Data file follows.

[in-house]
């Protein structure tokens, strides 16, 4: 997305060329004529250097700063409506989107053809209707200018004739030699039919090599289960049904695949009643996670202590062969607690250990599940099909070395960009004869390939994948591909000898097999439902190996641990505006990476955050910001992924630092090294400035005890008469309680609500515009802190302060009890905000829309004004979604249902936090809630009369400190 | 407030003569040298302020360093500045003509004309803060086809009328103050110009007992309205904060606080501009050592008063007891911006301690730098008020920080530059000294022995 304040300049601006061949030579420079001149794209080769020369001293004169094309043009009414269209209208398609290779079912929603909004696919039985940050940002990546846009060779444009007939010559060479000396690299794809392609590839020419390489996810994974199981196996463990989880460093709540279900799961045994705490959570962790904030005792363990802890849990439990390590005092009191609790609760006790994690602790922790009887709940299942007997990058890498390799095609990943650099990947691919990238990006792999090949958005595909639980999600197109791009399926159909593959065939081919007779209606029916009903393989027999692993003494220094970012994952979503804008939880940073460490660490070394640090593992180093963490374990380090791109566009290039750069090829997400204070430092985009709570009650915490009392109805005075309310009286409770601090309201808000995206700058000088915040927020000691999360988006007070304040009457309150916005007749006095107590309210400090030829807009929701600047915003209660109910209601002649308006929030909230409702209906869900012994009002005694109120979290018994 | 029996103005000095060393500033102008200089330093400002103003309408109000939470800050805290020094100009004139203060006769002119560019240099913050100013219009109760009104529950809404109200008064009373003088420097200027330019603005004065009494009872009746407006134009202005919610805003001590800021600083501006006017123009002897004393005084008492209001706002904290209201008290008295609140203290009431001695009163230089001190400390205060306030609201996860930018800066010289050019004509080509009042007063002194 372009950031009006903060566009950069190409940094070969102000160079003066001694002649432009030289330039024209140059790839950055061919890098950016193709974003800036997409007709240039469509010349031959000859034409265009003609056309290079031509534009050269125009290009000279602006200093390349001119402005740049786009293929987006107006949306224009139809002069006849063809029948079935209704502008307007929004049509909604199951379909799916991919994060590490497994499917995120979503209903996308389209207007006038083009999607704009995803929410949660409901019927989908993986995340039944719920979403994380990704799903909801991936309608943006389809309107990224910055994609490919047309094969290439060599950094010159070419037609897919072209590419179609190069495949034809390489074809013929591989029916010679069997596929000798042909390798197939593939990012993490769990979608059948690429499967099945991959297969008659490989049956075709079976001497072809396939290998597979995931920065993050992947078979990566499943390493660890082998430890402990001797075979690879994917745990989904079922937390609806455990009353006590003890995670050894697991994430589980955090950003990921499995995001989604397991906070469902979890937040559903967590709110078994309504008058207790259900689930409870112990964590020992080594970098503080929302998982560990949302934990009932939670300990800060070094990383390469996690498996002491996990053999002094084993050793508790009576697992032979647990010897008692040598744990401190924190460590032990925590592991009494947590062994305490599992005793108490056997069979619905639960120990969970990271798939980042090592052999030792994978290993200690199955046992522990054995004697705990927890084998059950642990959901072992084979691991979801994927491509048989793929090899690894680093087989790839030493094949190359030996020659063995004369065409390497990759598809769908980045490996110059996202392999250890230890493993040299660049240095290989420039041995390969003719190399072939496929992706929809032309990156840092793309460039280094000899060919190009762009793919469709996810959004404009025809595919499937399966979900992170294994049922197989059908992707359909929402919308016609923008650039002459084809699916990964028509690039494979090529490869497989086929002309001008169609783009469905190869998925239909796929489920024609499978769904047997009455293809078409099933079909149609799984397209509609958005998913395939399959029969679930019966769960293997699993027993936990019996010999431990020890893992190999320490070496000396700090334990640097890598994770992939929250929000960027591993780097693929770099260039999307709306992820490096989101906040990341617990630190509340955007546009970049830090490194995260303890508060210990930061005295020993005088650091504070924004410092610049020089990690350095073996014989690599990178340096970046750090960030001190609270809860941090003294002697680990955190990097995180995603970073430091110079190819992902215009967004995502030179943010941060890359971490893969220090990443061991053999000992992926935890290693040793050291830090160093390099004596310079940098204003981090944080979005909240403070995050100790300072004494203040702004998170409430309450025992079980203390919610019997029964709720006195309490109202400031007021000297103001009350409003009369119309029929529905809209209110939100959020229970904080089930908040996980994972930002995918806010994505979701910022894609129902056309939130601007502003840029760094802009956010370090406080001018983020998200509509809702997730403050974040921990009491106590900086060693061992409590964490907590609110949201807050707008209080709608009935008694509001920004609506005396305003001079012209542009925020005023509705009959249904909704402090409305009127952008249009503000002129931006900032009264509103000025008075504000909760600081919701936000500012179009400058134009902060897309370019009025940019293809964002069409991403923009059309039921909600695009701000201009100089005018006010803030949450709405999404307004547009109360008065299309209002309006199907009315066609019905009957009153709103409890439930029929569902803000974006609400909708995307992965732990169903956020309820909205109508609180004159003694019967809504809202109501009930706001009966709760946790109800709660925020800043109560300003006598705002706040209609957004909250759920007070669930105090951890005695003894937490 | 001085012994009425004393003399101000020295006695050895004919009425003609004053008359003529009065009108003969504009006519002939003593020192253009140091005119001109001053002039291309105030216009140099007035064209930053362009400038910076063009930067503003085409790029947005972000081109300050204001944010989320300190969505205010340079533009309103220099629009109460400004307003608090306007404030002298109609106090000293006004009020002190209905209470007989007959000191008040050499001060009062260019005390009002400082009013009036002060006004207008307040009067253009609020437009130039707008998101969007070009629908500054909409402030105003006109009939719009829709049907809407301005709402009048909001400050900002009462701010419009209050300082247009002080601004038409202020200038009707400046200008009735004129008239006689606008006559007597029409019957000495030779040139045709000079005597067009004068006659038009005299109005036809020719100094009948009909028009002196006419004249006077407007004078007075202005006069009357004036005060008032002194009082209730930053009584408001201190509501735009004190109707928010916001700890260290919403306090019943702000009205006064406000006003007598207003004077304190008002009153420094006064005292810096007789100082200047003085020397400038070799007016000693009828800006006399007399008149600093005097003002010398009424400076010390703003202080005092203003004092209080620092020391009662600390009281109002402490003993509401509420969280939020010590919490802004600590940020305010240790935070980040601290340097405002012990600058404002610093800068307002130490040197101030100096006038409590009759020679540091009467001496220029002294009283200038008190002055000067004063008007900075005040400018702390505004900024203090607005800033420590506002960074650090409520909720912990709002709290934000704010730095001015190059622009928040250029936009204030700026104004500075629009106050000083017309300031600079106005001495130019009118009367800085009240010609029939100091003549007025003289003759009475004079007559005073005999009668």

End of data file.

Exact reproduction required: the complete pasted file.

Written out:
[in-house]
């Protein structure tokens, strides 16, 4: 997305060329004529250097700063409506989107053809209707200018004739030699039919090599289960049904695949009643996670202590062969607690250990599940099909070395960009004869390939994948591909000898097999439902190996641990505006990476955050910001992924630092090294400035005890008469309680609500515009802190302060009890905000829309004004979604249902936090809630009369400190 | 407030003569040298302020360093500045003509004309803060086809009328103050110009007992309205904060606080501009050592008063007891911006301690730098008020920080530059000294022995 304040300049601006061949030579420079001149794209080769020369001293004169094309043009009414269209209208398609290779079912929603909004696919039985940050940002990546846009060779444009007939010559060479000396690299794809392609590839020419390489996810994974199981196996463990989880460093709540279900799961045994705490959570962790904030005792363990802890849990439990390590005092009191609790609760006790994690602790922790009887709940299942007997990058890498390799095609990943650099990947691919990238990006792999090949958005595909639980999600197109791009399926159909593959065939081919007779209606029916009903393989027999692993003494220094970012994952979503804008939880940073460490660490070394640090593992180093963490374990380090791109566009290039750069090829997400204070430092985009709570009650915490009392109805005075309310009286409770601090309201808000995206700058000088915040927020000691999360988006007070304040009457309150916005007749006095107590309210400090030829807009929701600047915003209660109910209601002649308006929030909230409702209906869900012994009002005694109120979290018994 | 029996103005000095060393500033102008200089330093400002103003309408109000939470800050805290020094100009004139203060006769002119560019240099913050100013219009109760009104529950809404109200008064009373003088420097200027330019603005004065009494009872009746407006134009202005919610805003001590800021600083501006006017123009002897004393005084008492209001706002904290209201008290008295609140203290009431001695009163230089001190400390205060306030609201996860930018800066010289050019004509080509009042007063002194 372009950031009006903060566009950069190409940094070969102000160079003066001694002649432009030289330039024209140059790839950055061919890098950016193709974003800036997409007709240039469509010349031959000859034409265009003609056309290079031509534009050269125009290009000279602006200093390349001119402005740049786009293929987006107006949306224009139809002069006849063809029948079935209704502008307007929004049509909604199951379909799916991919994060590490497994499917995120979503209903996308389209207007006038083009999607704009995803929410949660409901019927989908993986995340039944719920979403994380990704799903909801991936309608943006389809309107990224910055994609490919047309094969290439060599950094010159070419037609897919072209590419179609190069495949034809390489074809013929591989029916010679069997596929000798042909390798197939593939990012993490769990979608059948690429499967099945991959297969008659490989049956075709079976001497072809396939290998597979995931920065993050992947078979990566499943390493660890082998430890402990001797075979690879994917745990989904079922937390609806455990009353006590003890995670050894697991994430589980955090950003990921499995995001989604397991906070469902979890937040559903967590709110078994309504008058207790259900689930409870112990964590020992080594970098503080929302998982560990949302934990009932939670300990800060070094990383390469996690498996002491996990053999002094084993050793508790009576697992032979647990010897008692040598744990401190924190460590032990925590592991009494947590062994305490599992005793108490056997069979619905639960120990969970990271798939980042090592052999030792994978290993200690199955046992522990054995004697705990927890084998059950642990959901072992084979691991979801994927491509048989793929090899690894680093087989790839030493094949190359030996020659063995004369065409390497990759598809769908980045490996110059996202392999250890230890493993040299660049240095290989420039041995390969003719190399072939496929992706929809032309990156840092793309460039280094000899060919190009762009793919469709996810959004404009025809595919499937399966979900992170294994049922197989059908992707359909929402919308016609923008650039002459084809699916990964028509690039494979090529490869497989086929002309001008169609783009469905190869998925239909796929489920024609499978769904047997009455293809078409099933079909149609799984397209509609958005998913395939399959029969679930019966769960293997699993027993936990019996010999431990020890893992190999320490070496000396700090334990640097890598994770992939929250929000960027591993780097693929770099260039999307709306992820490096989101906040990341617990630190509340955007546009970049830090490194995260303890508060210990930061005295020993005088650091504070924004410092610049020089990690350095073996014989690599990178340096970046750090960030001190609270809860941090003294002697680990955190990097995180995603970073430091110079190819992902215009967004995502030179943010941060890359971490893969220090990443061991053999000992992926935890290693040793050291830090160093390099004596310079940098204003981090944080979005909240403070995050100790300072004494203040702004998170409430309450025992079980203390919610019997029964709720006195309490109202400031007021000297103001009350409003009369119309029929529905809209209110939100959020229970904080089930908040996980994972930002995918806010994505979701910022894609129902056309939130601007502003840029760094802009956010370090406080001018983020998200509509809702997730403050974040921990009491106590900086060693061992409590964490907590609110949201807050707008209080709608009935008694509001920004609506005396305003001079012209542009925020005023509705009959249904909704402090409305009127952008249009503000002129931006900032009264509103000025008075504000909760600081919701936000500012179009400058134009902060897309370019009025940019293809964002069409991403923009059309039921909600695009701000201009100089005018006010803030949450709405999404307004547009109360008065299309209002309006199907009315066609019905009957009153709103409890439930029929569902803000974006609400909708995307992965732990169903956020309820909205109508609180004159003694019967809504809202109501009930706001009966709760946790109800709660925020800043109560300003006598705002706040209609957004909250759920007070669930105090951890005695003894937490 | 001085012994009425004393003399101000020295006695050895004919009425003609004053008359003529009065009108003969504009006519002939003593020192253009140091005119001109001053002039291309105030216009140099007035064209930053362009400038910076063009930067503003085409790029947005972000081109300050204001944010989320300190969505205010340079533009309103220099629009109460400004307003608090306007404030002298109609106090000293006004009020002190209905209470007989007959000191008040050499001060009062260019005390009002400082009013009036002060006004207008307040009067253009609020437009130039707008998101969007070009629908500054909409402030105003006109009939719009829709049907809407301005709402009048909001400050900002009462701010419009209050300082247009002080601004038409202020200038009707400046200008009735004129008239006689606008006559007597029409019957000495030779040139045709000079005597067009004068006659038009005299109005036809020719100094009948009909028009002196006419004249006077407007004078007075202005006069009357004036005060008032002194009082209730930053009584408001201190509501735009004190109707928010916001700890260290919403306090019943702000009205006064406000006003007598207003004077304190008002009153420094006064005292810096007789100082200047003085020397400038070799007016000693009828800006006399007399008149600093005097003002010398009424400076010390703003202080005092203003004092209080620092020391009662600390009281109002402490003993509401509420969280939020010590919490802004600590940020305010240790935070980040601290340097405002012990600058404002610093800068307002130490040197101030100096006038409590009759020679540091009467001496220029002294009283200038008190002055000067004063008007900075005040400018702390505004900024203090607005800033420590506002960074650090409520909720912990709002709290934000704010730095001015190059622009928040250029936009204030700026104004500075629009106050000083017309300031600079106005001495130019009118009367800085009240010609029939100091003549007025003289003759009475004079007559005073005999009668």